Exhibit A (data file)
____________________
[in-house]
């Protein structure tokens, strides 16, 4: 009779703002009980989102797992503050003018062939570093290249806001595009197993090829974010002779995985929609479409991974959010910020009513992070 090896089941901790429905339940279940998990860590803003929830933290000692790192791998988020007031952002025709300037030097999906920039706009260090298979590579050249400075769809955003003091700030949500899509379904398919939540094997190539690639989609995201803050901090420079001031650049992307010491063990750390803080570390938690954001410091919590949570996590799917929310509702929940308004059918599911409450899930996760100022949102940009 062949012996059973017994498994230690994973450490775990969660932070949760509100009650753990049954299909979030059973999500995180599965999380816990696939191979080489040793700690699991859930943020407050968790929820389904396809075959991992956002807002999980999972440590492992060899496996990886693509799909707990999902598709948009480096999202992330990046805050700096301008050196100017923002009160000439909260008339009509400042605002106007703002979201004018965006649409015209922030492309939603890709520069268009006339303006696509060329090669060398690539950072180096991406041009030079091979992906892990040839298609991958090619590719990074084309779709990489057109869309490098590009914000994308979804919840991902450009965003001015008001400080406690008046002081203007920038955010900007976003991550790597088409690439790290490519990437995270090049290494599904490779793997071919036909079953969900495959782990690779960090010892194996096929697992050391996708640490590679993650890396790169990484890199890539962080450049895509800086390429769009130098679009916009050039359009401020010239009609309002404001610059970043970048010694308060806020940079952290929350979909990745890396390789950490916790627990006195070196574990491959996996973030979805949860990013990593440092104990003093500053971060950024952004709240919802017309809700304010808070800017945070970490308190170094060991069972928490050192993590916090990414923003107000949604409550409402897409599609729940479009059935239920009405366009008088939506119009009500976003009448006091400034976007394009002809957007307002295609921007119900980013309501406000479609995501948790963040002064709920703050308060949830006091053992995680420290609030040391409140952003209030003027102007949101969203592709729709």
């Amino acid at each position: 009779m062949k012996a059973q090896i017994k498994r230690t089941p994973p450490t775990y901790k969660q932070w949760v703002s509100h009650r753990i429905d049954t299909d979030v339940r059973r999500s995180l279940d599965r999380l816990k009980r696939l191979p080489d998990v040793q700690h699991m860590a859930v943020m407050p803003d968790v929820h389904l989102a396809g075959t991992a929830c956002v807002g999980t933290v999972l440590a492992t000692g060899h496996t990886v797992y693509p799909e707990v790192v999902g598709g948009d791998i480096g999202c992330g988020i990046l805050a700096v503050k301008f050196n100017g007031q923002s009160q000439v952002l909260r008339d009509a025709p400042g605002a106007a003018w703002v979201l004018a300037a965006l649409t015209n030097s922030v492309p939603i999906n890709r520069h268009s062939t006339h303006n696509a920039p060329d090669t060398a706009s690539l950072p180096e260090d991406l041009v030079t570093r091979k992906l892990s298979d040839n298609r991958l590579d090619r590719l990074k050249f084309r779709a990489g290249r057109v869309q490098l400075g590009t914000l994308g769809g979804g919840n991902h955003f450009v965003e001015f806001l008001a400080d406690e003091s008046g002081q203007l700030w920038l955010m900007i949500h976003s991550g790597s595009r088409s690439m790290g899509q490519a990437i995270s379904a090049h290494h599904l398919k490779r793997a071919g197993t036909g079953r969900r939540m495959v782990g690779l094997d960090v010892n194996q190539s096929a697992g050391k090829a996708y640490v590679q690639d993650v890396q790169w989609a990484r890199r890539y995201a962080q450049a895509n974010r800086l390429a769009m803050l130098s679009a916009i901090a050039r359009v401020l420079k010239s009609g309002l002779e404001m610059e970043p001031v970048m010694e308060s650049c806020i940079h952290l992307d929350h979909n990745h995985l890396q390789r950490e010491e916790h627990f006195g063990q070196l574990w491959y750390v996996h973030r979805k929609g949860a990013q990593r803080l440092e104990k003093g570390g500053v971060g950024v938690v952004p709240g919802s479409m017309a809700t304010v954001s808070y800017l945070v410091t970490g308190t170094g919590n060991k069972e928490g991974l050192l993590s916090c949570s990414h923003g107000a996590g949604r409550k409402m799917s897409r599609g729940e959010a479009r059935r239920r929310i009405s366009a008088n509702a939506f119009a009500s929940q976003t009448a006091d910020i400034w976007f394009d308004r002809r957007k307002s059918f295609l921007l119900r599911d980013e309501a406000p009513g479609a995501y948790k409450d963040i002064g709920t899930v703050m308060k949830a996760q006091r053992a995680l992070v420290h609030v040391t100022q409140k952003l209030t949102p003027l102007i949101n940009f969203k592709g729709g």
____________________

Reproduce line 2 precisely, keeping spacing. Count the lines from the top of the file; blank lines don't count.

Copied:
């Protein structure tokens, strides 16, 4: 009779703002009980989102797992503050003018062939570093290249806001595009197993090829974010002779995985929609479409991974959010910020009513992070 090896089941901790429905339940279940998990860590803003929830933290000692790192791998988020007031952002025709300037030097999906920039706009260090298979590579050249400075769809955003003091700030949500899509379904398919939540094997190539690639989609995201803050901090420079001031650049992307010491063990750390803080570390938690954001410091919590949570996590799917929310509702929940308004059918599911409450899930996760100022949102940009 062949012996059973017994498994230690994973450490775990969660932070949760509100009650753990049954299909979030059973999500995180599965999380816990696939191979080489040793700690699991859930943020407050968790929820389904396809075959991992956002807002999980999972440590492992060899496996990886693509799909707990999902598709948009480096999202992330990046805050700096301008050196100017923002009160000439909260008339009509400042605002106007703002979201004018965006649409015209922030492309939603890709520069268009006339303006696509060329090669060398690539950072180096991406041009030079091979992906892990040839298609991958090619590719990074084309779709990489057109869309490098590009914000994308979804919840991902450009965003001015008001400080406690008046002081203007920038955010900007976003991550790597088409690439790290490519990437995270090049290494599904490779793997071919036909079953969900495959782990690779960090010892194996096929697992050391996708640490590679993650890396790169990484890199890539962080450049895509800086390429769009130098679009916009050039359009401020010239009609309002404001610059970043970048010694308060806020940079952290929350979909990745890396390789950490916790627990006195070196574990491959996996973030979805949860990013990593440092104990003093500053971060950024952004709240919802017309809700304010808070800017945070970490308190170094060991069972928490050192993590916090990414923003107000949604409550409402897409599609729940479009059935239920009405366009008088939506119009009500976003009448006091400034976007394009002809957007307002295609921007119900980013309501406000479609995501948790963040002064709920703050308060949830006091053992995680420290609030040391409140952003209030003027102007949101969203592709729709």